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      Mycoplasma mycoides subsp. mycoides biotype large colony isolates from healthy and diseased goats: prevalence and typing.

      Veterinary Microbiology

      microbiology, Prevalence, veterinary, DNA Fingerprinting, methods, DNA Transposable Elements, genetics, epidemiology, DNA, Bacterial, chemistry, Disease Outbreaks, Ear Canal, Electrophoresis, Gel, Pulsed-Field, Female, France, Goat Diseases, Goats, Milk, Mycoplasma mycoides, classification, isolation & purification, Pleuropneumonia, Contagious, Animals, Carrier State

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          Abstract

          Most severe goat mycoplasmosis outbreaks in France are caused by Mycoplasma mycoides subsp. mycoides biotype LC (MmmLC). However, MmmLC can also be recovered from ear canals of healthy goats or from bulk milk collected in herds showing no clinical signs of mycoplasmosis. To improve our understanding of how MmmLC strains are balanced between pathogenic ones and asymptomatically carried ones, descriptive epidemiological data were analysed, together with the genomic fingerprints of isolates generated using pulsed-field gel electrophoresis (PFGE). PGFE analyses were performed with isolates collected from the ear canals of goats or bulk milk in healthy herds, from individual clinical cases in different diseased herds at different times, and within a single herd during a severe outbreak, from various body sites including the ear canals at autopsy. Results showed that each isolate collected in healthy herds yielded a unique and characteristic PFGE profile. Isolates from diseased herds had profiles that were distinct for each outbreak and the group of 41 isolates from a single severe outbreak had 2 predominant PFGE profiles that persisted throughout the outbreak. These data suggest that while several distinct isolates are carried by healthy animals, only a few are responsible for the clinical signs observed within one herd during an outbreak. Whether this reflects differences in virulence between different field strains of MmmLC remains to be demonstrated.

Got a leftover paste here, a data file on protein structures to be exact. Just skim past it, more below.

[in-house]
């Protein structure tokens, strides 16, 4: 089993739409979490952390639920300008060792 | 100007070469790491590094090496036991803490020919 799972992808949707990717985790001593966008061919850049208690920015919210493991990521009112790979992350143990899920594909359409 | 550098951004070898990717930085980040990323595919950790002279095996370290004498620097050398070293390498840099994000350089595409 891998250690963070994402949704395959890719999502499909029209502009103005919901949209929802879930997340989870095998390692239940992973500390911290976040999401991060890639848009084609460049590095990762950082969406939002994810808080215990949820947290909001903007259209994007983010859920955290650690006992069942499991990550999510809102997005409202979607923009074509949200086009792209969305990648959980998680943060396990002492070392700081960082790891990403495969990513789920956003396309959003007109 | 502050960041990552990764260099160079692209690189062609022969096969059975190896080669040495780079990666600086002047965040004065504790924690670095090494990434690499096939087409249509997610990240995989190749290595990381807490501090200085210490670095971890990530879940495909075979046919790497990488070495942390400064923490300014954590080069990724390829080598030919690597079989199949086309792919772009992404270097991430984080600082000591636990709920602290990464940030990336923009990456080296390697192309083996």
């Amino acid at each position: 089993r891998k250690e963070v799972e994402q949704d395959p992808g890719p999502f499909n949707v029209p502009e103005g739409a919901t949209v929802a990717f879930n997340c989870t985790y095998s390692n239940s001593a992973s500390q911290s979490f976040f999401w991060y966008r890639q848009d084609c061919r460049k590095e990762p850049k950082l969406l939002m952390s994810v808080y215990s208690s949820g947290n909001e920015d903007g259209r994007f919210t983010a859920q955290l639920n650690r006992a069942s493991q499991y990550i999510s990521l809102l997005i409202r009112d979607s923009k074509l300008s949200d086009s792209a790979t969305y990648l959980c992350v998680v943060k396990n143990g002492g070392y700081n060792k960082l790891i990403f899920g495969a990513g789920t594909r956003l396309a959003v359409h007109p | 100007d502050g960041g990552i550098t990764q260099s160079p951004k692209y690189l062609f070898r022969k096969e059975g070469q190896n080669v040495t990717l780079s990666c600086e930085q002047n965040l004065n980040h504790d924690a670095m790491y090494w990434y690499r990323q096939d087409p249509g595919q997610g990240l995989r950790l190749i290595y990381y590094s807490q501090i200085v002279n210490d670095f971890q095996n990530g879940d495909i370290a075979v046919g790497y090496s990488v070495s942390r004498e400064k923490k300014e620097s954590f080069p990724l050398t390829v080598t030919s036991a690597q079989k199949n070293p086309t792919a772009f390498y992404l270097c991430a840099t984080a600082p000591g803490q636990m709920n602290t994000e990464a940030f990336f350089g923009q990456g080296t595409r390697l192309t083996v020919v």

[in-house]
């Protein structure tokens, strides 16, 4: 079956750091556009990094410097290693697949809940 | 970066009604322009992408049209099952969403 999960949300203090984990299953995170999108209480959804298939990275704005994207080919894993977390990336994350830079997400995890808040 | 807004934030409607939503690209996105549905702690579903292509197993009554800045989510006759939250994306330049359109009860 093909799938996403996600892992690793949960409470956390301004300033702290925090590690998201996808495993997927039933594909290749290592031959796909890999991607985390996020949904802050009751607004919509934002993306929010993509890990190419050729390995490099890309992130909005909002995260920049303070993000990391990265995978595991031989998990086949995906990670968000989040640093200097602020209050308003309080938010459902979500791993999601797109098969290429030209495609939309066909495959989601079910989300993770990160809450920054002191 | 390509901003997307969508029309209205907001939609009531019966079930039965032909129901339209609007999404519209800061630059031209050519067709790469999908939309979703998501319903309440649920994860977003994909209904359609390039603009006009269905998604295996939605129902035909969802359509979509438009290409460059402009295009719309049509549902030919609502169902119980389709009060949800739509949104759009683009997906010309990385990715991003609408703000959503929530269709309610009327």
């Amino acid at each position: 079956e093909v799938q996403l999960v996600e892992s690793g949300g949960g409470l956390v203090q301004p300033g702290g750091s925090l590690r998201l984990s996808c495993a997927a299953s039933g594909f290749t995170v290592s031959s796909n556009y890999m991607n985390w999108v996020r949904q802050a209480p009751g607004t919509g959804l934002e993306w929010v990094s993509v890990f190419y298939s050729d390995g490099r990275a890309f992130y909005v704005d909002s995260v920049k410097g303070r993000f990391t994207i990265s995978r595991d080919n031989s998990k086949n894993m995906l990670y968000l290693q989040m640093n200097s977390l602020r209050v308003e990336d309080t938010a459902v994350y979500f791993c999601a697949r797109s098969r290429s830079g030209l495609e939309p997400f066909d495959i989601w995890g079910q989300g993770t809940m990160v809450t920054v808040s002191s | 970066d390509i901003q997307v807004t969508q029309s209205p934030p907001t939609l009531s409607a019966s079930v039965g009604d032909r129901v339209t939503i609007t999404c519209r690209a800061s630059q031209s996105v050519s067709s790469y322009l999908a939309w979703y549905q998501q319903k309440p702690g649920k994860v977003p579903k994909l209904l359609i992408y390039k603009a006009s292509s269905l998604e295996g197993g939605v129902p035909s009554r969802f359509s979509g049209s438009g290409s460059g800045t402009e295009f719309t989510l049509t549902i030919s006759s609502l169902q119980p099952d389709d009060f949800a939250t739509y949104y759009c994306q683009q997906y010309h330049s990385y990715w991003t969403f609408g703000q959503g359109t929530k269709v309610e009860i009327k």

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          Journal
          10.1016/j.vetmic.2006.12.002
          17224248

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